When we asked our virtual cooking class what they thought about tofu, there was a resounding agreement that it tastes bland.
Yes, this is true. Tofu is bland. The flavor is mild at best, and the texture is unusual. But, that’s the beauty of tofu – you can change the flavor to your liking. It’s the same with chicken; the taste isn’t distinct, but it pairs well with so many sauces.
If you plan to include more plant-based meals, consider using tofu as a protein source. For reference, there are 11g of protein per 100g of tofu compared to 9g of protein per 100g of chicken.
How we prepare food makes a difference in how we form our opinion about the food. So if you’re ready, or even just curious, to learn more about tofu, read on!
The Different “Types” of Tofu
When discussing types of tofu, we’re really referring to the level of firmness, which includes silken, regular, firm, extra-firm, and super-firm.
Water content determines the firmness of tofu. Extra-firm tofu contains less liquid, whereas silken tofu, which is much softer, holds more liquid. The difference in firmness makes tofu a versatile ingredient. It can be a primary ingredient in desserts, soups, salads, and an excellent meat or egg substitute.
For the purpose of this blog, we’ll be referring to firm tofu.
Squeeze Out the Water!
One of the most crucial steps to cooking tofu is squeezing out the liquid. Tofu holds a lot of water, and if it isn’t expelled, it can steam your dish while cooking, making it soggy.
Here’s how you can squeeze out the liquid:
Tofu Hack 1
Wrap the tofu with a kitchen towel and place it on a plate. Place a can of beans, books, or a few bags of peas on top of the tofu. Wait for about 15-30 minutes for the water to “drain” from the tofu.
Tofu Hack 2
If you have enough time, freeze the tofu the day before, then thaw it in the refrigerator early the next day. You can freeze it in a block (may take longer to soften) or cut it into pieces.
Freezing the tofu changes the molecular structure, which allows water to be expelled once thawed.
Tofu Hack 3
Use a tofu press! A tofu press takes out the fuss of using books, cans, and all the awkward objects, but uses the same principles of applying pressure to expel water.
How much water you need to expel also depends on the type of meal you are making. If you prefer a meal with higher water content, you may not need to squeeze out as much water.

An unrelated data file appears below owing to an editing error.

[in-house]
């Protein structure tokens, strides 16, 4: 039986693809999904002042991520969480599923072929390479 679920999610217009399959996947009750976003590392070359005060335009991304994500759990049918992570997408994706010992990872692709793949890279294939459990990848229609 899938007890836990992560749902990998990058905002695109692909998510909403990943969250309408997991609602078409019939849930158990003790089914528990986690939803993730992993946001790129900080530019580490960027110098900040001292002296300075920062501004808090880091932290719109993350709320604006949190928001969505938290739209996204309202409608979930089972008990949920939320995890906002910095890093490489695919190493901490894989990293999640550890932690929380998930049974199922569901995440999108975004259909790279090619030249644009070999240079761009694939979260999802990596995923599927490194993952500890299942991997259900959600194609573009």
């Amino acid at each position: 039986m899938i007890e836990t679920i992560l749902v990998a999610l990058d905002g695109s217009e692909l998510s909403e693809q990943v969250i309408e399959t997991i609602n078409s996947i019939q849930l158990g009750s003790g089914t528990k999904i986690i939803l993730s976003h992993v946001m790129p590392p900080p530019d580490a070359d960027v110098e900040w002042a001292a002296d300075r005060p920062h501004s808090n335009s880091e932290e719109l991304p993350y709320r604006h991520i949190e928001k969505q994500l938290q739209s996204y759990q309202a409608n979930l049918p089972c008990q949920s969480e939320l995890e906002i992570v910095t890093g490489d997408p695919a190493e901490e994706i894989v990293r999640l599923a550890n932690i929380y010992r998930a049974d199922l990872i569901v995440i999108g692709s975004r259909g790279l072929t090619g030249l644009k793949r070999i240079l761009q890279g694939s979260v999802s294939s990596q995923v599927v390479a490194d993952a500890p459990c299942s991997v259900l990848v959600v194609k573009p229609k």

How to Prep Tofu
Finding tofu in grocery stores can feel like a wild goose chase. There’s not really a “standard” aisle for tofu yet, but you can often find it in the produce, cheese, milk, or non-dairy sections.
Store-bought tofu comes in a block and can be cut into slices or cubes – great for stir-fries, tofu-steak, or a cold appetizer.
You can even crumble it up and cook it as taco meat, a breakfast scramble, or pie filling.
If you plan to season your tofu, make sure to drain as much water as possible. The more liquid is squeezed out, the better the seasoning will stick.
The best way to flavor tofu is to marinate it for at least 30 minutes. If you have more time, marinate it for up to 2 hours.
For an Asian-inspired marinade: In a Ziploc bag, place cubed or sliced tofu with ingredients such as fresh garlic, ginger, sesame seeds, and soy sauce with a tablespoon of sesame, canola, or olive oil for at least 30 minutes.
Pro tip: Marinades are pretty sticky and can stick to a pan or grill when cooking. Using oils can help prevent sticking.
How to Cook Tofu
During warmer months, try baking the tofu in a toaster oven to keep your home cooler. Since tofu is technically already cooked, you can’t undercook it, so feel free to bake it to your desired doneness.
Place cubed tofu in a steamer basket and place the basket in a wok or pan. Add a small amount of water to the wok or pan. Make sure you leave a little room between the tofu and water.
As mentioned previously, tofu is technically already cooked, so you can steam it in for 3-5 minutes to warm it up, and it’s ready to enjoy!
If you are making a stir-fry, cube or slice your tofu. It’s helpful to cook tofu separately or add it into your wok or pan when you’re almost done cooking.
Tofu has a delicate texture, so if you’re cooking it with other ingredients (i.e., carrots, edamame, potatoes, etc.), it can break apart easily.
Tofu crumbles are a popular way to substitute meat in foods like tacos and chili. Tofu crumbles can also substitute for scrambled eggs – a prevalent swap used in vegan dishes.
To create crumbled tofu, cut a tofu block into smaller blocks, and use clean hands to break the tofu until it starts to look like coffee cake topping.
Unlike cubed or sliced tofu, the crumbled version can be cooked with other ingredients because it’s already broken apart.
Tip: You can always try a 50/50 blend of tofu and ground meat as a soft entry to eating tofu crumbles.
To achieve a crispy tofu texture, cube, or slice your tofu. Then, douse the tofu slices with cornstarch and pan-fry them in a tablespoon of oil.
Pro tip: Cornstarch works better with dry seasonings rather than liquid seasonings, so flavoring pan-fried tofu with seasonings like salt and pepper can be more than enough.
Ready to make a tofu dish? Try any of the following recipes:
If you’d like to learn more about cooking, meal prep, or nutrition, join us every Tuesday night for our Culinary Medicine virtual cooking class!